Scientists meeting in Boston this week at the Goldschmidt conference reported on 4.02-billion-year-old rocks from Acasta River, Canada, site of the world’s oldest exposed rocks. They presented results from a new computer modeling study, showing the rocks probably formed at high temperatures and at a surprisingly shallow depth in the crust of the young Earth, about 4 billion years ago. In fact, these scientists said, the rocks formed only about half a billion years after Earth itself emerged from a spinning cloud of dust and gas around our local sun. According to these scientists, the high temperatures needed to melt Earth’s shallow crust at the time were likely caused by a meteorite bombardment. They said the incoming space rocks melted the iron-rich crust and formed the granites we see today.
The felsic rocks (rocks rich in silica/quartz) found at the Acasta River in Canada, are the Earth’s oldest rocks, although there are older mineral crystals (note: Rocks from Jack Hills in Australia contain zircon crystals from up to 4.4 billion years ago, embedded in younger rocks). Scientists have long known that the Acasta rocks are different from the majority of felsic rocks we see today, such as the granites widely used as a building or decorative material.
Now a group of scientists from Australia and China have modeled the formation of the oldest Acasta felsic rocks and found that they could only have been formed at low pressures and very high temperatures.
Team leader Tim Johnson, from Curtin University, Perth, said:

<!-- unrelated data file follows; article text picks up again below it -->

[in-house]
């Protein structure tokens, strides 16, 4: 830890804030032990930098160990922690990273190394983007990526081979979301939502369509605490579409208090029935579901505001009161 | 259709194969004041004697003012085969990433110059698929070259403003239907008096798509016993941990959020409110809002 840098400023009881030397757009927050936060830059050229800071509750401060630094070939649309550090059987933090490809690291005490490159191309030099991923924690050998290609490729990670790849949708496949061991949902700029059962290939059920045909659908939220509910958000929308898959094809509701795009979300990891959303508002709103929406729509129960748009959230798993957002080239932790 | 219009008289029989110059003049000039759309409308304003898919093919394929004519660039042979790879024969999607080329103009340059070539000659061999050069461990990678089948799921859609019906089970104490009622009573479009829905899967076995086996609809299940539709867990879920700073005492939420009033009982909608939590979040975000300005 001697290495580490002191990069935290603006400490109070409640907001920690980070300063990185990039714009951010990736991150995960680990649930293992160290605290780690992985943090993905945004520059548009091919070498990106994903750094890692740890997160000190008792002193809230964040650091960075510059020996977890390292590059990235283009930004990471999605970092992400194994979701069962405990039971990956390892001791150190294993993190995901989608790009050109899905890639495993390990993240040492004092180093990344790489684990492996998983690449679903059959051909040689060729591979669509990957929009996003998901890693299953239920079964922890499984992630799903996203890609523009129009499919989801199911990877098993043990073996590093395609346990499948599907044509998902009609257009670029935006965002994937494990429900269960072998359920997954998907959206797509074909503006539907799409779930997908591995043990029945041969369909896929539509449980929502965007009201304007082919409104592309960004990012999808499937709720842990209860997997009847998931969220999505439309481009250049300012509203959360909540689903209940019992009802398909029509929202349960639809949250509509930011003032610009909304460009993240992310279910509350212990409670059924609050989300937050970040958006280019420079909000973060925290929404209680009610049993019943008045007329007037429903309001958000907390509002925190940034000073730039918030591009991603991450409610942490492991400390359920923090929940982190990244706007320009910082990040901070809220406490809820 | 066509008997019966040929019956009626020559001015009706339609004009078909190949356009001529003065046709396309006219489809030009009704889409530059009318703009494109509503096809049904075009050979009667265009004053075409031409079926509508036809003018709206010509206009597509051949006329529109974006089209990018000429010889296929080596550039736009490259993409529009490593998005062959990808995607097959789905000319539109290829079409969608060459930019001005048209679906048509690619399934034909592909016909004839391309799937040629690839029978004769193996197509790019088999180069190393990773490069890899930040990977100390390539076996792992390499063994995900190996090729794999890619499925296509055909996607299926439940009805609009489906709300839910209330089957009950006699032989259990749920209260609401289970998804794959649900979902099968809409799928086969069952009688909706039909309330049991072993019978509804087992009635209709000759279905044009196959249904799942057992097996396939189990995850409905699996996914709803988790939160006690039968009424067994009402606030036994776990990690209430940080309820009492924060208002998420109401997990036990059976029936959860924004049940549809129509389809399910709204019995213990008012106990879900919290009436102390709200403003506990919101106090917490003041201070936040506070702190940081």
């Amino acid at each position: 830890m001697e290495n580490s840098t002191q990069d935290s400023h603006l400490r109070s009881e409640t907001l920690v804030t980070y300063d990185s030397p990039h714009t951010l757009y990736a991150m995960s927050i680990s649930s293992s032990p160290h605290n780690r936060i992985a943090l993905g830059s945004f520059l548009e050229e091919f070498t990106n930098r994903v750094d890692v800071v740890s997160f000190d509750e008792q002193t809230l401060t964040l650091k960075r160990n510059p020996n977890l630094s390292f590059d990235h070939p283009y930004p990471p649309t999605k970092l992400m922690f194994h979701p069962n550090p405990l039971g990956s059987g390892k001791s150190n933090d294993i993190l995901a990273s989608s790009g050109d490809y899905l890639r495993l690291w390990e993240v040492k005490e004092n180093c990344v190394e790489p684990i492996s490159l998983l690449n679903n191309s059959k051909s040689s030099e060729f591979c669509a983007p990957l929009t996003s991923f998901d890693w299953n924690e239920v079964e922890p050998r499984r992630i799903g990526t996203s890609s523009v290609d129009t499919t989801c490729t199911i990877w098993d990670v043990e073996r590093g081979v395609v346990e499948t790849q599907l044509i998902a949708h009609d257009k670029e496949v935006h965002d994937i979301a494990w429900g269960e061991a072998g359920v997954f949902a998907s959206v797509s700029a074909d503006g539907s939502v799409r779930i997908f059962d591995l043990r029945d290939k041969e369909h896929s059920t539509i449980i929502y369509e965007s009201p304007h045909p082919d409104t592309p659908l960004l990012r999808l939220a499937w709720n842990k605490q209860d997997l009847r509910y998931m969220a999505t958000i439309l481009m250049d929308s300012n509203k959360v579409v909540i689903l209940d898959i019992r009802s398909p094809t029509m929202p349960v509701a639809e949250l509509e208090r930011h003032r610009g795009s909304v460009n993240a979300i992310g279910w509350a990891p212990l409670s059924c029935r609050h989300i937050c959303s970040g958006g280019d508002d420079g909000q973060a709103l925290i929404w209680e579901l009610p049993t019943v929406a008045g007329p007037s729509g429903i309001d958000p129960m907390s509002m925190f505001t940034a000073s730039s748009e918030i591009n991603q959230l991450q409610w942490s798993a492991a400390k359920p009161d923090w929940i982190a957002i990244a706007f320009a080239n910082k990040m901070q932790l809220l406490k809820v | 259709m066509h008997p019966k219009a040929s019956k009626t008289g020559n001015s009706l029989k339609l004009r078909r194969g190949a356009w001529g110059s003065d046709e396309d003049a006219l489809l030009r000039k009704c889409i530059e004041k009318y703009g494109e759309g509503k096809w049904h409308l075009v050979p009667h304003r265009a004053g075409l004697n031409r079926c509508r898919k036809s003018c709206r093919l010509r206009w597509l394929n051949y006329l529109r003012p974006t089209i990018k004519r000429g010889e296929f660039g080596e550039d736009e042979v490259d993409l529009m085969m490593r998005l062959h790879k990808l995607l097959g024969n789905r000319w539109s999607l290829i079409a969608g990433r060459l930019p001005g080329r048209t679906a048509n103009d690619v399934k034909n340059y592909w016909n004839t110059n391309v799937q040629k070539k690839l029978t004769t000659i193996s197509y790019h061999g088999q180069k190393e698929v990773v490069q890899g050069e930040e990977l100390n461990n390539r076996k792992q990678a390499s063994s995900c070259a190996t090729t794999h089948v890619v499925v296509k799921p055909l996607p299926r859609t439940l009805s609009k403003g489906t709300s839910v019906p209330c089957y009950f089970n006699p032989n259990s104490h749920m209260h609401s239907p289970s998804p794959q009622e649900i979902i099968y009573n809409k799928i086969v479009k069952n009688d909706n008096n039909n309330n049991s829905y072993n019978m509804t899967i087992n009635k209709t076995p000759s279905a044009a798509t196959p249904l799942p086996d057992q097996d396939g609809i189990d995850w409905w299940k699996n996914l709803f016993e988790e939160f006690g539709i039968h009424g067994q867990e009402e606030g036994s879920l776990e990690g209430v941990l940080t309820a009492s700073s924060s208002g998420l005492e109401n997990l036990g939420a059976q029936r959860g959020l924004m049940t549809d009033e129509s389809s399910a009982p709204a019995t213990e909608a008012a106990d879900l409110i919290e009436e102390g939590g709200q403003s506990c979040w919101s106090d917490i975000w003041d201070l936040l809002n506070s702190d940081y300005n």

Our modeling shows that the Acasta River rocks derived from the melting of pre-existing iron-rich basaltic rock, which formed the uppermost layers of crust on the primitive Earth … It would have needed something special to produce the 900 degrees Celsius [1,700 Fahrenheit] temperatures needed to generate these early felsic rocks at such low pressures, and that probably means a drastic event, most likely the intense heating caused by meteorite bombardment.
We believe that these rocks may be the only surviving remnants of a barrage of extraterrestrial impacts which characterized the first 600 million years of Earth history.
The Acasta River is part of the Slave Craton formation in Northern Canada, north of Yellowknife and the Great Slave Lake. The area is the homeland of the Tlicho people, which led to the geologists who discovered the rocks giving them the name Idiwhaa, derived from the Tlicho word for ancient.
Bottom line: Scientists used computer modeling to show that Earth’s oldest rocks were probably formed by heat from a barrage of incoming space rocks, more than 4 billion years ago.